Fraudulent concealment not dispositive. The Garcias argue that if application of the Section 41-5-13 limitations period is otherwise constitutionally valid — and, consequently, the three-year period for filing Anthony’s medical malpractice claim expired February 8, 1992 — then the limitations period for Anthony’s claims should be tolled under the doctrine of fraudulent concealment. Specifically, the Garcias argue that Dr. La Farge materially misrepresented his medical qualifications as well as Anthony’s medical condition and thus should be prevented from asserting any limitations defense.
Under principles of equitable estoppel, this Court recognizes the doctrine of fraudulent concealment to toll a statute of limitations. Kern, 102 N.M. at 455-56, 697 P.2d at 138-39. To toll the statute applicable here, the plaintiff must establish that the physician knew of his or her alleged wrongful act and concealed that act from the patient, or that the physician had material information pertinent to the discovery of his or her wrongful act and failed, under a duty to do so, to disclose that information. Because equity tolls the statute, it does so only as long as the patient is not guilty of failing to exercise ordinary diligence in pursuit of a cause of action.1 As discussed later in this *537opinion, regardless of the nondisclosures, Anthony’s cause of action is acknowledged to have accrued eighty-five days short of the running of the limitations period and due process requires that he have a reasonable time within which to bring suit. Consequently, we deem the concealment issue to be moot.
Section 41-5-13 is a statute of limitations or a statute of repose depending upon its application. The purpose of a statute of limitations is to protect prospective defendants from the burden of defending against stale claims while providing an adequate period of time for a person of ordinary diligence to pursue lawful claims. Roberts v. Southwest Community Health Servs., 114 N.M. 248, 256, 837 P.2d 442, 450 (1992). By contrast, the purpose of a statute of repose is to put an end to prospective liability for wrongful acts that, after the passage of a period of time, have yet to give rise to a justiciable claim. Statutes of repose begin to run from a statutorily determined time defined without regard to when the underlying cause of action accrues and without regard to the discovery of injury or damages. See Saiz v. Belen Sch. Dist., 113 N.M. 387, 401 n. 12, 827 P.2d 102, 116 n. 12 (1992). Statutes of limitation begin to run when an action accrues or is discovered. See id. Because the triggering event under Section 41-5-13 is the act of malpractice, and because the statute began to run long before Anthony’s cause of action accrued, we will analyze Section 41-5-13 as a statute of repose.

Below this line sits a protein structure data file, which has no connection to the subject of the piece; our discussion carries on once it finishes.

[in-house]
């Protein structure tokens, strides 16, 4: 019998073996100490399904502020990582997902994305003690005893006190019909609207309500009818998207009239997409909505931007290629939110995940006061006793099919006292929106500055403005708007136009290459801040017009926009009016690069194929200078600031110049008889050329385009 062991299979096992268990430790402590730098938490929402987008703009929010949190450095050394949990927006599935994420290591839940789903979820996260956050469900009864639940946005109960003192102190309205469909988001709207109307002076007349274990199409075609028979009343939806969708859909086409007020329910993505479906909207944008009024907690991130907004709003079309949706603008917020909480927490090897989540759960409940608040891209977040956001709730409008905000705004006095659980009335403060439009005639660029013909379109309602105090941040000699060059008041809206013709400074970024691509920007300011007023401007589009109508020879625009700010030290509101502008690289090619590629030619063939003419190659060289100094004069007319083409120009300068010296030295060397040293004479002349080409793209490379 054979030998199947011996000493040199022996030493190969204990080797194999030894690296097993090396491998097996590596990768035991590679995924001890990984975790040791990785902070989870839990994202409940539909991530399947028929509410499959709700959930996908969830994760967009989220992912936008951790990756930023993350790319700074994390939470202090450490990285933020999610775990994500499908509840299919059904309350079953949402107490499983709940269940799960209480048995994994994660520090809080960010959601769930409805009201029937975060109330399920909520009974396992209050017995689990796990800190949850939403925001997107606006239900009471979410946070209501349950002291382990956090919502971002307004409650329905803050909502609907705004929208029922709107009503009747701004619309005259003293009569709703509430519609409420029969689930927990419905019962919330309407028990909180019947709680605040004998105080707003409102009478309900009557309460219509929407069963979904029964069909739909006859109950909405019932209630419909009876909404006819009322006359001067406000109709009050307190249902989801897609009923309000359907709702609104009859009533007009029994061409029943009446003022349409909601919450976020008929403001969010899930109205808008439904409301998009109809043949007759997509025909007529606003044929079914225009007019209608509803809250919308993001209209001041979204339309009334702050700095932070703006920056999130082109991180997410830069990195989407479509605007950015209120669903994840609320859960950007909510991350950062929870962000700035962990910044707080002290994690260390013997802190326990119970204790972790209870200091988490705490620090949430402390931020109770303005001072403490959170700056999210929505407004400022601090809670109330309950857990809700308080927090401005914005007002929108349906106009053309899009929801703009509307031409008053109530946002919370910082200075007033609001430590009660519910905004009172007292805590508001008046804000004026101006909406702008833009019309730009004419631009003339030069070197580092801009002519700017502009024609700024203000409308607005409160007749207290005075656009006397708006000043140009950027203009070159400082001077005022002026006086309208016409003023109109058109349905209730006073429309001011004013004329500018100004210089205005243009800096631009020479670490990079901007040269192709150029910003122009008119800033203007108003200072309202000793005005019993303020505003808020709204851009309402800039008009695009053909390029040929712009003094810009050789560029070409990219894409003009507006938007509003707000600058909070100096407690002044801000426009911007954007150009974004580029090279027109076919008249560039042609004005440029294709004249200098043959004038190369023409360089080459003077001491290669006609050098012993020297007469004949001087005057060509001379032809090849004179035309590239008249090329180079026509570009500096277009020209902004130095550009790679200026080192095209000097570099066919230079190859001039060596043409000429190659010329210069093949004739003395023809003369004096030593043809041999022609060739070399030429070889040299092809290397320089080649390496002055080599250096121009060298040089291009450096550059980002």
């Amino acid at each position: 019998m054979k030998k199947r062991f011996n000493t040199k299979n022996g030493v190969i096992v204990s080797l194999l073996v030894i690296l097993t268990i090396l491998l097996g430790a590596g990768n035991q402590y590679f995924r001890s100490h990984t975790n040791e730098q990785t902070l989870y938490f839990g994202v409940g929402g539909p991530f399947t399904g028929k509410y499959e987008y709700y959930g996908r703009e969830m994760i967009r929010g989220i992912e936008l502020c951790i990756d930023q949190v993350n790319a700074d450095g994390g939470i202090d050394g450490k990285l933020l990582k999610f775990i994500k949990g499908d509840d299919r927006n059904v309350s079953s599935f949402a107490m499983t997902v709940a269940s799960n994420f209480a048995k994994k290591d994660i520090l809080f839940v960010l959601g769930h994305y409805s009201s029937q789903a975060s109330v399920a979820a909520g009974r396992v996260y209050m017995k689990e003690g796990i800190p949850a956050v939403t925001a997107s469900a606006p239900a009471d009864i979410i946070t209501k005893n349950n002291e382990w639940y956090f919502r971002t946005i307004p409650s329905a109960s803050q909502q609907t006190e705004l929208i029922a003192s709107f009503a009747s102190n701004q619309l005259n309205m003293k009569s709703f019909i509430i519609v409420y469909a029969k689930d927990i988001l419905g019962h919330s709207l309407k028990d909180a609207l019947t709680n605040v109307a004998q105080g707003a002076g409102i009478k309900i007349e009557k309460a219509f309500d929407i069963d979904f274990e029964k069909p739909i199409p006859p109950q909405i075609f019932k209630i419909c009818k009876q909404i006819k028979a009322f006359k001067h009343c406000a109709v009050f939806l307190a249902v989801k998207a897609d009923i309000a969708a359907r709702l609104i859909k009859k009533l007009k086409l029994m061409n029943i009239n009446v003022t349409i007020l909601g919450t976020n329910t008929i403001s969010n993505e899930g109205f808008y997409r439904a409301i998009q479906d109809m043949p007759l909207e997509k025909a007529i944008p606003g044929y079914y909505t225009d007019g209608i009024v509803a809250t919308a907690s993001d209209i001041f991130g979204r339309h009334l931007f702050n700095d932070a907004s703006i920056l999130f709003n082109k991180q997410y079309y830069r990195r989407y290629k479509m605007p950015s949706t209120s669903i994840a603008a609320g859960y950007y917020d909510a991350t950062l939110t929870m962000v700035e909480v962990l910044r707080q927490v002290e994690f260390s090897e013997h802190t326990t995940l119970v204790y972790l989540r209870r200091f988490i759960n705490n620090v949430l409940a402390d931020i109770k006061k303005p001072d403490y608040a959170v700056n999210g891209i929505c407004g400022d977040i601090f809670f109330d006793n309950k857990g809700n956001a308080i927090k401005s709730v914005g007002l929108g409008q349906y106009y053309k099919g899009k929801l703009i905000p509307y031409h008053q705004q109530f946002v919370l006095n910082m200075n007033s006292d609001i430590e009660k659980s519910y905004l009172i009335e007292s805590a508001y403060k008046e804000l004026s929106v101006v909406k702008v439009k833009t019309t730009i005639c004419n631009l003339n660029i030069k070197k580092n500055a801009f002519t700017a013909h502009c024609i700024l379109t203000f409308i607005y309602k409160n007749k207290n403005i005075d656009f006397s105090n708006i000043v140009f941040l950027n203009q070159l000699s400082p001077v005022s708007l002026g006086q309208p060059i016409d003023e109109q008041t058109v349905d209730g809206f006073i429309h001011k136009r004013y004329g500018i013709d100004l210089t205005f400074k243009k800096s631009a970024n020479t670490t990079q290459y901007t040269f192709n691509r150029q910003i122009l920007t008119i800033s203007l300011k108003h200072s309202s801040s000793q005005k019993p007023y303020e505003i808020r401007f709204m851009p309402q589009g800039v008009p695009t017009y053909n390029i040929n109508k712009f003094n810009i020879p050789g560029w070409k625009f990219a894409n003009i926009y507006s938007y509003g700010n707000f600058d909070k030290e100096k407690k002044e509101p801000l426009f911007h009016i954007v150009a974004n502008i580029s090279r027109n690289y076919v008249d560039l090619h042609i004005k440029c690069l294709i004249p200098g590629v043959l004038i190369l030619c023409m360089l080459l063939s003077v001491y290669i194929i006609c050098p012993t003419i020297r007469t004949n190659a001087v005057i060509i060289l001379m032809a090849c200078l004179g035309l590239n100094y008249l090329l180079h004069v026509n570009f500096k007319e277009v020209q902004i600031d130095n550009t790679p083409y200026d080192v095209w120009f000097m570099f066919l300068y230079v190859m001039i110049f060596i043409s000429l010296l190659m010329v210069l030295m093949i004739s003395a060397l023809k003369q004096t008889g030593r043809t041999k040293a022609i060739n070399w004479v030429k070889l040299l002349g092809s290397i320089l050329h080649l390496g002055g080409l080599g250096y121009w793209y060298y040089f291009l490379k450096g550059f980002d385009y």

Equal protection rights of medical malpractice plaintiffs. The Garcias challenge Section 41-5-13 as a violation of the equal protection guarantee of the New Mexico Constitution. N.M. Const, art. II, § 18. Specifically, the Garcias claim that by requiring plaintiffs to file medical malpractice claims within three years of the act of malpractice regardless of the time at which the plaintiff discovers his or her injury, Section 41-5-13 infringes Anthony’s important interest in access to the courts. Further, the Garcias claim that the statute of repose conferred upon qualified health care providers does not bear a substantial relationship to the legislature’s professed goal of alleviating the insurance crisis. See Roberts, 114 N.M. at 252, 257, 837 P.2d at 446, 451 (holding that the limitations period contained within Medical Malpractice Act is a “benefit” of the Act available only to qualified health care providers and holding that a cause of action for medical malpractice against a nonqualified health care provider is governed by the discovery rule). We conclude that Section 41-5-13 does not implicate the equal protection rights of medical malpractice plaintiffs.